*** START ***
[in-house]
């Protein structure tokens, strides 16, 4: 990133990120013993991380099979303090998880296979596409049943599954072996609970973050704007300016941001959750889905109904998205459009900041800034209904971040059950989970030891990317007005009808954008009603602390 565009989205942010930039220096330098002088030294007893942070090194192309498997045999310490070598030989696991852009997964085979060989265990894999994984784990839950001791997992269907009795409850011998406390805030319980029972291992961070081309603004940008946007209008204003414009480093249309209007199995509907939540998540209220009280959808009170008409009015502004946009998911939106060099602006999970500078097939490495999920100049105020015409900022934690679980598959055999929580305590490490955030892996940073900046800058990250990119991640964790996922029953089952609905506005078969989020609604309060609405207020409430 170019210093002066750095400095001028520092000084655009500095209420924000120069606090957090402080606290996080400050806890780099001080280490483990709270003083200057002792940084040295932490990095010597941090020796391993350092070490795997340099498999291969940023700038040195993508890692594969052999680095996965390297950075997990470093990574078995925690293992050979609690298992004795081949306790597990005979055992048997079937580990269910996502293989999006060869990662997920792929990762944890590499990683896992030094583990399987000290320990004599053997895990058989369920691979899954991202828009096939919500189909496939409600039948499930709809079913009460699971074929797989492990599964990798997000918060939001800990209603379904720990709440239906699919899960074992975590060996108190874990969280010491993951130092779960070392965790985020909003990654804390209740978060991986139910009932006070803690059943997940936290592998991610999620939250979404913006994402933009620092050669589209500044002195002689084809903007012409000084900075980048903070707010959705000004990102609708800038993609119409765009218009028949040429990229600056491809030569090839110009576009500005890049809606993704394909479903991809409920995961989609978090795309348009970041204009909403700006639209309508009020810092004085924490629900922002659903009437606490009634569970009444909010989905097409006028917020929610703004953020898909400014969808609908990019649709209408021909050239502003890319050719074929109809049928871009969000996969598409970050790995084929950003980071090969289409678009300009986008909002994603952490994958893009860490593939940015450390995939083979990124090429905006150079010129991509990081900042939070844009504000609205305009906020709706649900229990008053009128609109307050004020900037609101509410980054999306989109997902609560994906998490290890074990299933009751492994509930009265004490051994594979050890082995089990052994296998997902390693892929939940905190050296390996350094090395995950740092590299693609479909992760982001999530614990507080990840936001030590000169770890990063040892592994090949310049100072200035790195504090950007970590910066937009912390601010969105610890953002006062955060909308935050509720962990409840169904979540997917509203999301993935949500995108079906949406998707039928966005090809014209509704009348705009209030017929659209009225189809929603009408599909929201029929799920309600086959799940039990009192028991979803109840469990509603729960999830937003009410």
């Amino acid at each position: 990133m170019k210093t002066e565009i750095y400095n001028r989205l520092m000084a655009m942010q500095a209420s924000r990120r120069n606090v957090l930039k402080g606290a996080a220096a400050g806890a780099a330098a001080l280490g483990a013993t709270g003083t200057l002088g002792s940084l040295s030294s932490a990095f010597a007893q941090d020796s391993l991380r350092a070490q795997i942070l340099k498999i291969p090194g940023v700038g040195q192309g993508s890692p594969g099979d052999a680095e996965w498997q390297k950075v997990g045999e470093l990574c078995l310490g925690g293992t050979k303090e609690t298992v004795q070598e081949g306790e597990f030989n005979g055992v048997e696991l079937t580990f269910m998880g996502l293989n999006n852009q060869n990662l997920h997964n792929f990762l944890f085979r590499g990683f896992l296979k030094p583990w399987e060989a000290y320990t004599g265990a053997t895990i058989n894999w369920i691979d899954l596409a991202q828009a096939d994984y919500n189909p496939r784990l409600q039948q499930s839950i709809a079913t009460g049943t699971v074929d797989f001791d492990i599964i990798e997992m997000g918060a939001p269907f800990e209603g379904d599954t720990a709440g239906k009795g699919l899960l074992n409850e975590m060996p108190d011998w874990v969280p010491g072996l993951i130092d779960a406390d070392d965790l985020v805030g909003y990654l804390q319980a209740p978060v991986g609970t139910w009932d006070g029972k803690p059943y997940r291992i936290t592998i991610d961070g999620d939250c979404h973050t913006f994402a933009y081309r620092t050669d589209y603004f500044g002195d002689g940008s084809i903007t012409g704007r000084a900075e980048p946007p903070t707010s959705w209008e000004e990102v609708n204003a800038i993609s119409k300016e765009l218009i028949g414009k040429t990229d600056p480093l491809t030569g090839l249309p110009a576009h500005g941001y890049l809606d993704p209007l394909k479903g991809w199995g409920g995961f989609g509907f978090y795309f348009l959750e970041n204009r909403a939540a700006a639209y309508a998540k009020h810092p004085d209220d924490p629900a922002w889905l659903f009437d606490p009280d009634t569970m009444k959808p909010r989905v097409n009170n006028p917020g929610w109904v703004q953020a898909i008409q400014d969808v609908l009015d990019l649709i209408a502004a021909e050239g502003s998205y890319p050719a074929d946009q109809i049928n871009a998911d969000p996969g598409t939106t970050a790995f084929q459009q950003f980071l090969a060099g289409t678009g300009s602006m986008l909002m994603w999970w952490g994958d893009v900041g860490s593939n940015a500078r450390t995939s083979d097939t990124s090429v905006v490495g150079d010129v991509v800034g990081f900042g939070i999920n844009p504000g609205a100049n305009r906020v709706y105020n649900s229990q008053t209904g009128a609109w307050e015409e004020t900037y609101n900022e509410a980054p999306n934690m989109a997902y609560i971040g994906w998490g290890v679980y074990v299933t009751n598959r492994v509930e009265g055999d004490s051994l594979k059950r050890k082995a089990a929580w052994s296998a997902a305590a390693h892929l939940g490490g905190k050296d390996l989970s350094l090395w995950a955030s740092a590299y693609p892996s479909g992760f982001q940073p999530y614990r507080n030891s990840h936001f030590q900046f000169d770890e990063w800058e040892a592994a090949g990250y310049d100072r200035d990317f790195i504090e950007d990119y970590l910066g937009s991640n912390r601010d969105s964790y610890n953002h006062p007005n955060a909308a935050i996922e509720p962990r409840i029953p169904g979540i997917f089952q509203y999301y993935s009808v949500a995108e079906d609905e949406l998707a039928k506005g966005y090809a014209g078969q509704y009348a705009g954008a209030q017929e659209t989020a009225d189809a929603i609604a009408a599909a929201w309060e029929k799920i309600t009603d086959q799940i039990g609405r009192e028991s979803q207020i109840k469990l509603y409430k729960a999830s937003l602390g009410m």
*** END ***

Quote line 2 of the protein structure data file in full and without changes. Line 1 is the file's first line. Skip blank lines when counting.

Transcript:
């Protein structure tokens, strides 16, 4: 990133990120013993991380099979303090998880296979596409049943599954072996609970973050704007300016941001959750889905109904998205459009900041800034209904971040059950989970030891990317007005009808954008009603602390 565009989205942010930039220096330098002088030294007893942070090194192309498997045999310490070598030989696991852009997964085979060989265990894999994984784990839950001791997992269907009795409850011998406390805030319980029972291992961070081309603004940008946007209008204003414009480093249309209007199995509907939540998540209220009280959808009170008409009015502004946009998911939106060099602006999970500078097939490495999920100049105020015409900022934690679980598959055999929580305590490490955030892996940073900046800058990250990119991640964790996922029953089952609905506005078969989020609604309060609405207020409430 170019210093002066750095400095001028520092000084655009500095209420924000120069606090957090402080606290996080400050806890780099001080280490483990709270003083200057002792940084040295932490990095010597941090020796391993350092070490795997340099498999291969940023700038040195993508890692594969052999680095996965390297950075997990470093990574078995925690293992050979609690298992004795081949306790597990005979055992048997079937580990269910996502293989999006060869990662997920792929990762944890590499990683896992030094583990399987000290320990004599053997895990058989369920691979899954991202828009096939919500189909496939409600039948499930709809079913009460699971074929797989492990599964990798997000918060939001800990209603379904720990709440239906699919899960074992975590060996108190874990969280010491993951130092779960070392965790985020909003990654804390209740978060991986139910009932006070803690059943997940936290592998991610999620939250979404913006994402933009620092050669589209500044002195002689084809903007012409000084900075980048903070707010959705000004990102609708800038993609119409765009218009028949040429990229600056491809030569090839110009576009500005890049809606993704394909479903991809409920995961989609978090795309348009970041204009909403700006639209309508009020810092004085924490629900922002659903009437606490009634569970009444909010989905097409006028917020929610703004953020898909400014969808609908990019649709209408021909050239502003890319050719074929109809049928871009969000996969598409970050790995084929950003980071090969289409678009300009986008909002994603952490994958893009860490593939940015450390995939083979990124090429905006150079010129991509990081900042939070844009504000609205305009906020709706649900229990008053009128609109307050004020900037609101509410980054999306989109997902609560994906998490290890074990299933009751492994509930009265004490051994594979050890082995089990052994296998997902390693892929939940905190050296390996350094090395995950740092590299693609479909992760982001999530614990507080990840936001030590000169770890990063040892592994090949310049100072200035790195504090950007970590910066937009912390601010969105610890953002006062955060909308935050509720962990409840169904979540997917509203999301993935949500995108079906949406998707039928966005090809014209509704009348705009209030017929659209009225189809929603009408599909929201029929799920309600086959799940039990009192028991979803109840469990509603729960999830937003009410």